Bank Earnings Bail-Out Stocks, Sort of.... Your Money July 15th 2022
Posted by Steve Bokor
Forget the US Fed, Canada’s tiff Macklem set the tone and carved the path for other central bank leaders to follow if they plan to curtail inflation. We have not seen such a bold move since 1998 When Governor Thiessen jacked rates by 1% to protect the falling Looney. For those interested I have included a link to the Bank of Canada showing interest rate polices back to 1977. For those of old enough to remember, in October 1979 the BOC also raised rates by 1% to 14%, but it did not stop there and by April 1980 it hit 16.20%. That was painful. And in fairness, by July 1980, the rate had fallen to 10.18% so if you think interest rates are volatile right now, it does not hold a candle to either the 1980’s or 1990’s, we just hope history does not repeat itself. https://www.bankofcanada.ca/rates/interest-rates/key-interest-rates/?lookupPage=lookup_key_interest.php&startRange=1935-01-01&searchDiff=&searchValue=&searchType=dates&dFrom=1977-01-01&dTo=2022-07-15&submit=Submit
Unfortunately, the same day the Bank of Canada cranked rates by 1%, the US Consumer Price Index for June came in hot at 1.3% and the core rate which removes food and energy, it still jumped 0.7% However, I need to emphasize, CPI data is backward looking and if you have been tracking gasoline prices over the last six weeks, you only need to take out a small bank loan to fill your car at the pump, down from June’s crushing prices. (Did anyone not explain to governments that the carbon taxes on July 1st are inflationary and poorly timed?) Yes, food prices are still high, but other items may start to decline assuming supply lines and inventories restock as China reopens later this year. We also note house prices in Canada have slid over the Spring and will likely continue into the Fall.
As for stocks, we took comfort with Pepsi’s beat on Tuesday, but the mood crashed when Delta missed on Wednesday followed by whiffs by JP Morgan and Morgan Stanley on Thursday. The only saving grace was trading action on those two days. Markets fell hard as they opened on those two days, but by the close, most of the losses were recouped. In fact, the Nasdaq actually closed higher on Thursday and again today. Not enough to eliminate the losses from the first half of the week but, still encouraging if you track sentiment. Speaking of sentiment, I take solace watching analyst after analyst unleash a tidal wave of downgrades. In my opinion, that means we are one step closer to the bottom.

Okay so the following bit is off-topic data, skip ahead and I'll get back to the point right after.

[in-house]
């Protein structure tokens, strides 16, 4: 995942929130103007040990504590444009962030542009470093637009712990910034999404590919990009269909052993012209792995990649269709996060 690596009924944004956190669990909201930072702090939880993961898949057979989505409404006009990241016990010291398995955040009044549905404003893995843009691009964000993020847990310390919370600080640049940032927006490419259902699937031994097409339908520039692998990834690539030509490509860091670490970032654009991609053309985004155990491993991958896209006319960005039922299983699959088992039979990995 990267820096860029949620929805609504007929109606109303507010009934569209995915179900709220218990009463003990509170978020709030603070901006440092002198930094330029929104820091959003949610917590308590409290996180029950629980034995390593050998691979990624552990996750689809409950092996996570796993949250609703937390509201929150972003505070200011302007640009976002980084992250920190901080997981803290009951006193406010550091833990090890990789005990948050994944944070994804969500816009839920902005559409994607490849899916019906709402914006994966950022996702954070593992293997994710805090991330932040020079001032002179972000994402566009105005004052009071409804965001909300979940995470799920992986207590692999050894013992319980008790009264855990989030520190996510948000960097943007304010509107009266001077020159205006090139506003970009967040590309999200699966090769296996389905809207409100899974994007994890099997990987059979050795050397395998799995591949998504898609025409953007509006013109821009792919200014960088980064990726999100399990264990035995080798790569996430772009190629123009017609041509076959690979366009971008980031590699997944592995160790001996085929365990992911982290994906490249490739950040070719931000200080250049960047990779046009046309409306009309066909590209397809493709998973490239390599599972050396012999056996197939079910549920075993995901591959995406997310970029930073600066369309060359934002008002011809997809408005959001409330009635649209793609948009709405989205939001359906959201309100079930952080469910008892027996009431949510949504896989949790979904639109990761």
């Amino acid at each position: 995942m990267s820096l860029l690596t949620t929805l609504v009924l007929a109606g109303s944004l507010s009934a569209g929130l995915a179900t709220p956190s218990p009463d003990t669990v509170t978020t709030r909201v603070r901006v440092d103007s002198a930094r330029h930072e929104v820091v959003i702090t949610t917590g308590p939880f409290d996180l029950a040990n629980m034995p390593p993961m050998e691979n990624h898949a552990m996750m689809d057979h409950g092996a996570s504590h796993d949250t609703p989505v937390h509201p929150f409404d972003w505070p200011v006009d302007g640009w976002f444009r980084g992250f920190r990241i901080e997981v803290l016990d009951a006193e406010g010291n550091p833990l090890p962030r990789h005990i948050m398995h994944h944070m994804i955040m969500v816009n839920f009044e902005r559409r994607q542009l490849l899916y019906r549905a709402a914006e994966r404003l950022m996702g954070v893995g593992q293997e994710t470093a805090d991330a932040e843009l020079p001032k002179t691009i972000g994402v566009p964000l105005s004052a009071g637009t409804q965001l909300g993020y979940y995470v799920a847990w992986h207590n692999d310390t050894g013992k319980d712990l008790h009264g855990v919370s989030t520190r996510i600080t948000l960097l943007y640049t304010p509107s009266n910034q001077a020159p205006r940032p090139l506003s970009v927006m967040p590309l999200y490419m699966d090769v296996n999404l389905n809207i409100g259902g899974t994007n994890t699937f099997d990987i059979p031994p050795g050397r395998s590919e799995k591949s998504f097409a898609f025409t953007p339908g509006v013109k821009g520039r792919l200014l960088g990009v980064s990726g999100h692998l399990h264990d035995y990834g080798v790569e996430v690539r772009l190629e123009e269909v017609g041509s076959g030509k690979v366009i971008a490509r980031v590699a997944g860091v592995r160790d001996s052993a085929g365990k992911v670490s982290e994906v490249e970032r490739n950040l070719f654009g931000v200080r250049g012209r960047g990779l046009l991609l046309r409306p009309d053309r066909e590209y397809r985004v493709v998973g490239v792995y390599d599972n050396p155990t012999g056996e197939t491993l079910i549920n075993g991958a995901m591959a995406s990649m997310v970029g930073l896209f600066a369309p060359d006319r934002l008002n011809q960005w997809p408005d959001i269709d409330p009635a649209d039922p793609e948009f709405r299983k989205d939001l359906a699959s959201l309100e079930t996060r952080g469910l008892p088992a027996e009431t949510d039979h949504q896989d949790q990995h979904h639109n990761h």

If I were to make a forecast, I would say we will see some choppy activity this month with potential short-term rallies followed by apathy and lower volumes in August and September. By that time, investors in both bonds and stocks will have adjusted to revisions to corporate earnings, inflation, and interest rates. Falling house prices will also serve to curb consumer spending due to the negative wealth effect (remember global investors have also collectively lost over a Trillion dollars in cryptocurrencies), so maybe the Fed will moderate their interest rate policy. We know central bankers are committed to bringing down inflation, and its all but certain the US will hike by 75bp on the 27th of this month, so the September hike may be reduced to 50bp. That would imply a moderating view and not aggressive raising in the face of moderating economic data.
In the meantime, fasten your seatbelt as 278 US companies report earnings next week with both bond and stock investors closely watching housing starts on Tuesday, and the Philadelphia Fed index and the Leading Economic Index on Thursday. Last month, both stats turned negative and if that trend continues, the Fed just might engineer a soft landing. I should point out that I believe the US is already in a recession (two quarters of negative GDP) but it won’t be severe and will not last that long. For interested parties, the rate decision is on the 27th and Q2 GDP comes out on the 28th. Btw its calendars like this that have me thinking “who picks these dates?” Surely, the Fed would want to know how the US economy is doing before they set interest rate policy, not the day after. Either that or perhaps, they get the information ahead of the rest of us.
Meanwhile in Canada, investors should take some solace in rising energy prices. I don’t know what some investors were thinking when they heard President Biden was heading to Saudi Arabia to beg for more oil, I am pretty sure they do not have a lot of spare capacity, and even if they did, I am also pretty sure they like prices at these levels. Not quite high enough to bankrupt most Western nations but more than enough to garner excess profits. I note the August contract closed this week at $97.79, but the December price is $87.43. I think as the summer progresses the short contract may slip a little but the longer dated contracts could go up as winter sets in and demand for heating oil goes up. But even if they don’t Canadian energy companies will be rolling in dough which implies more dividends and stock buybacks. Kaching!
Speaking of kaching, Wells Fargo reported an earnings miss but announced net interest income will rise 20% over 2021 levels. Hello, banks make more money as interest rates go up. BNS and CIBC now yield over 5%...just saying.
Happy trading and Stay Safe.
Cheers Steve and Michele.
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